Last January marked the official start of America’s ambitious program to turn its health records electronic, spearheaded by a federal incentive program that will award some U.S. physician up to $44,000 to help pay for their electronic system. The first payments from the government’s $27 billion piggy bank earmarked for electronic health record (EHR) funding began flowing on Jan. 5, including a $42,500 initial payment to two practitioners from the Gastof Family Clinic in Durant, Okla., who had the distinction of being the first individual docs to receive incentive payments.
But what fraction of the EHR cost will $44,000/physician actually cover? Can every U.S. doc, especially those in private practice, afford to pay whatever the cost balance will be to make their system work, and more importantly to keep their system in compliance with the data-reporting demands of the Center for Medicare and Medicaid Services (CMS)?
Some serious questions about the cost and feasibility of compliance came up in a session I covered last week in Las Vegas at the annual meeting of the National Association of Medical Directors of Respiratory Care, when the president of the group, Dr. Steve G. Peters, a Mayo Clinic pulmonologist, talked about what he’s seen as Mayo’s massive resources mobilized in an effort to comply with the demands of the 2009 law that set up the EHR system for Medicare and Medicaid.
The problem is that CMS demands automatic feedback from each physician’s or hospital’s EHR system on several patient-assessment measures and management decisions. “It sounds easy, but it’s not,” Dr. Peters said. “It’s very tricky, and it differs from measure to measure,” leading to a big IT challenge. Even though the Mayo Clinic already had a system-wide EHR in place, tweaking it so that it reports the data that CMS wants remains a work in progress. “We have 85% of it there, but the last 15%is hard.”
What will this mean for the private practitioner with shallow pockets? After Dr. Peters spoke, a comment came from audience member Dr. Theodore S. Ingrassia III, a pulmonologist from Rockford, Ill. He said that he had checked into the costs, and the $44,000 incentive likely will cover just a fraction, perhaps less than 25%, of the eventual cost for IT support to refine a system so that it can do and report everything that the regulations require. And, Dr. Ingrassia added, he can’t foresee himself being in a position to spend that much.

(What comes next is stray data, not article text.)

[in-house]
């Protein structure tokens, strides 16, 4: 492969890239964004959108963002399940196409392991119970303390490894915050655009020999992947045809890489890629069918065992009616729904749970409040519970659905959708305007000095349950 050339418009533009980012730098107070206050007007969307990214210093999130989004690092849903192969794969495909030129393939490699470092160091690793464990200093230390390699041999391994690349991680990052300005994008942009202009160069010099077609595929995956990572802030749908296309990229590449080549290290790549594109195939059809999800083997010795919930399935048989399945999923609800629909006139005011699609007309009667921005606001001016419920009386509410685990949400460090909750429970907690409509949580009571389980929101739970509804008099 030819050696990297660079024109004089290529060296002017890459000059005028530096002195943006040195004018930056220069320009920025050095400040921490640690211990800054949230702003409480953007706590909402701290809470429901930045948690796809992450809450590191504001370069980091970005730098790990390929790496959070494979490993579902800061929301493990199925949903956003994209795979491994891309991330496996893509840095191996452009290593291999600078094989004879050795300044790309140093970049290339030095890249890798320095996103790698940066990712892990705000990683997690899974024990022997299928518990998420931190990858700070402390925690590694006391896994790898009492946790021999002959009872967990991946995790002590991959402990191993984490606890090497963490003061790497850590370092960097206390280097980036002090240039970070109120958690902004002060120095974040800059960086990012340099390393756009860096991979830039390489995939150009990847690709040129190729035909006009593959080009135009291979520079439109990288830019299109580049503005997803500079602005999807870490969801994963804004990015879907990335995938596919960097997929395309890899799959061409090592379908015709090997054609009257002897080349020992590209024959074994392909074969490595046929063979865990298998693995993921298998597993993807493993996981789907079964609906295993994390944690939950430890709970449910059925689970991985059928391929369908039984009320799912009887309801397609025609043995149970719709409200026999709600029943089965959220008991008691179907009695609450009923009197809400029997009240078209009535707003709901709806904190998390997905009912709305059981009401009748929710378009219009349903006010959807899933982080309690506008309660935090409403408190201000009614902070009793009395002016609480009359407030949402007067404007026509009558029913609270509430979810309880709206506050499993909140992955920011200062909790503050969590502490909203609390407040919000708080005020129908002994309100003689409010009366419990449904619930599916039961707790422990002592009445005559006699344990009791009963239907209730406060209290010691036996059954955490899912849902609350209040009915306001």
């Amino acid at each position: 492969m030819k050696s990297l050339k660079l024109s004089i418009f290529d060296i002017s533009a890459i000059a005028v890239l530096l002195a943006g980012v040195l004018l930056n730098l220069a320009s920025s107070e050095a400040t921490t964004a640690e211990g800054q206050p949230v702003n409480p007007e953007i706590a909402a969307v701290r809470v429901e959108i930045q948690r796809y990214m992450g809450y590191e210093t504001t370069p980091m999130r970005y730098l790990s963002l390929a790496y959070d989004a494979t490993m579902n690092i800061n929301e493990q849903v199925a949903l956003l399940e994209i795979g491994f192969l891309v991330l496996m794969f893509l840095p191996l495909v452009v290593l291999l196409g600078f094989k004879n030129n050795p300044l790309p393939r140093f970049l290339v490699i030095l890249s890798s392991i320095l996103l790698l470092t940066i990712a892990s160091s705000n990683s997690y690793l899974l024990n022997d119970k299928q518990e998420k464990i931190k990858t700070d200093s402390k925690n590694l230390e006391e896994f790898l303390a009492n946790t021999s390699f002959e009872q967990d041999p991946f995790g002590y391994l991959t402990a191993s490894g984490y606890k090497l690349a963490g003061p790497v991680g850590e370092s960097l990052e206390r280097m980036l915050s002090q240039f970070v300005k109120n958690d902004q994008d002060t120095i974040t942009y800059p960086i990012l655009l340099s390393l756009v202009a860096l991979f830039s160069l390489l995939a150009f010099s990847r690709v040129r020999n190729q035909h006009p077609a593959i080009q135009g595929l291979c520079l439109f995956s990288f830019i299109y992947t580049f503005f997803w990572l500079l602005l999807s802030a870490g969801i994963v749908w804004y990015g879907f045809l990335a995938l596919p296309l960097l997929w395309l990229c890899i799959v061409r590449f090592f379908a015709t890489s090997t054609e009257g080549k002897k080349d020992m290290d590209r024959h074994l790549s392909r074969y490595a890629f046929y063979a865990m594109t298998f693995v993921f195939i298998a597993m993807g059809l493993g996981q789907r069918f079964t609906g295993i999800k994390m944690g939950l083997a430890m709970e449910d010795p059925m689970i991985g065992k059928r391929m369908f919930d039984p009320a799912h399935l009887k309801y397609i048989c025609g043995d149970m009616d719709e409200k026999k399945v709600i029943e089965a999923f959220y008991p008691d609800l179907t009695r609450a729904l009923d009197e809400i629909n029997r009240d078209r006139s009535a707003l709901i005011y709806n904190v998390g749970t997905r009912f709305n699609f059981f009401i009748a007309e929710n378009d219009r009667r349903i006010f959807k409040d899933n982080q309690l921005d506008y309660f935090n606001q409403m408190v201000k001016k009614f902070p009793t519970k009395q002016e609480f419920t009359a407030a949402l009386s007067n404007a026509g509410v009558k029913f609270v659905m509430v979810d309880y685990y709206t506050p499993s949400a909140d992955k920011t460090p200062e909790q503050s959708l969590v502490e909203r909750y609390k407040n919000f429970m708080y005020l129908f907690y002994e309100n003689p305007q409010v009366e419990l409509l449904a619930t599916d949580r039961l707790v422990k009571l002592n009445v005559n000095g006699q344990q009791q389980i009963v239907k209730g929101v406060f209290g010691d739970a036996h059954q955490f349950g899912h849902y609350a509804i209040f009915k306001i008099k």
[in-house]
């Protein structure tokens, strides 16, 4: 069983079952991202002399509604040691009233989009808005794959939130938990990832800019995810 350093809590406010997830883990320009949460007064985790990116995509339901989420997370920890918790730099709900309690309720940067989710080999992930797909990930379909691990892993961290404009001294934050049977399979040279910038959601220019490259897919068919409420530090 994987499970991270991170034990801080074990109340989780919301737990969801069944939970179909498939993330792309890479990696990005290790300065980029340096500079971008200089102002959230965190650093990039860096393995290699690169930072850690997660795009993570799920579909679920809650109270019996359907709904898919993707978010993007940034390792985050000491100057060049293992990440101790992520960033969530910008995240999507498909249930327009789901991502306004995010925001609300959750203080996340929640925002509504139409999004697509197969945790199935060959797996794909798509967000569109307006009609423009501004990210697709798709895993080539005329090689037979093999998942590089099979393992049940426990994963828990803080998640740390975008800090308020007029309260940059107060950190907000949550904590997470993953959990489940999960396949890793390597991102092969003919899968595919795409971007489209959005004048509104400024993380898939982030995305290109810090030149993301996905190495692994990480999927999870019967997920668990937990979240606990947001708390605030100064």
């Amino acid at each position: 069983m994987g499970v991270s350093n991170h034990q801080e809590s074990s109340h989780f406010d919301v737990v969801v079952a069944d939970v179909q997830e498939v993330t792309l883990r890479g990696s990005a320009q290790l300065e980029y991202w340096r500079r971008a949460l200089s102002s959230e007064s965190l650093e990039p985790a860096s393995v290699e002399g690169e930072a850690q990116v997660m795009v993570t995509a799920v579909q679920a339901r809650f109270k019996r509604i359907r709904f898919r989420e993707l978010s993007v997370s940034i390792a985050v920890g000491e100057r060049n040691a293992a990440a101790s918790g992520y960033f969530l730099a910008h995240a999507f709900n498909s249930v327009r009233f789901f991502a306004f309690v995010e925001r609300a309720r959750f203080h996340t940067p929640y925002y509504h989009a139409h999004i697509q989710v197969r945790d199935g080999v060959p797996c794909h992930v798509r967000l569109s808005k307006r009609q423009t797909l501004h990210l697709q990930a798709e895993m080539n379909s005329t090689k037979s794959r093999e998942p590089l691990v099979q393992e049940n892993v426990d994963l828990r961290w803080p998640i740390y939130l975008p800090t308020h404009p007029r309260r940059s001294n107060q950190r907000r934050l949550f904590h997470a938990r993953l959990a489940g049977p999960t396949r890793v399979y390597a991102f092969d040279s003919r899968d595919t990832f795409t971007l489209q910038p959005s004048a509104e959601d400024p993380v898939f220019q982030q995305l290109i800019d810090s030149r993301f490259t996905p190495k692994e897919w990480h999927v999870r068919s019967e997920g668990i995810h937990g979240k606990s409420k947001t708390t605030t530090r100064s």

The major hospitals in his area, recognizing his dilemma and those of his fellow private docs, have offered them a deal: the hospital will fund their future IT needs if they forsake their independence and join the hospital’s staff, an option that Dr. Ingrassia didn’t like much either. His current solution? Stall, and hope the 2015 deadline, when CMS penalties are scheduled to start for physicians who have not yet installed an EHR system, will eventually get pushed back or that another, more palatable option emerges.
“Many predicted what you’re experiencing, that this incentive will not buy much,” Dr. Peters said in reply to Dr. Ingrassia. And, Dr. Peters added, “no one will admit it, but there is de facto pressure that there won’t be private practice in the future. Everyone will need to report measures on hundreds of patients,” and to afford to do that they “will need to be part of an organization.”
In short, the U.S. mandate for an EHR that can report back to the government a specified list of patient measures and treatment decisions may become a big, and possibly the final nail in the coffin of private U.S. medical practice.
—Mitchel Zoler (on Twitter @mitchelzoler)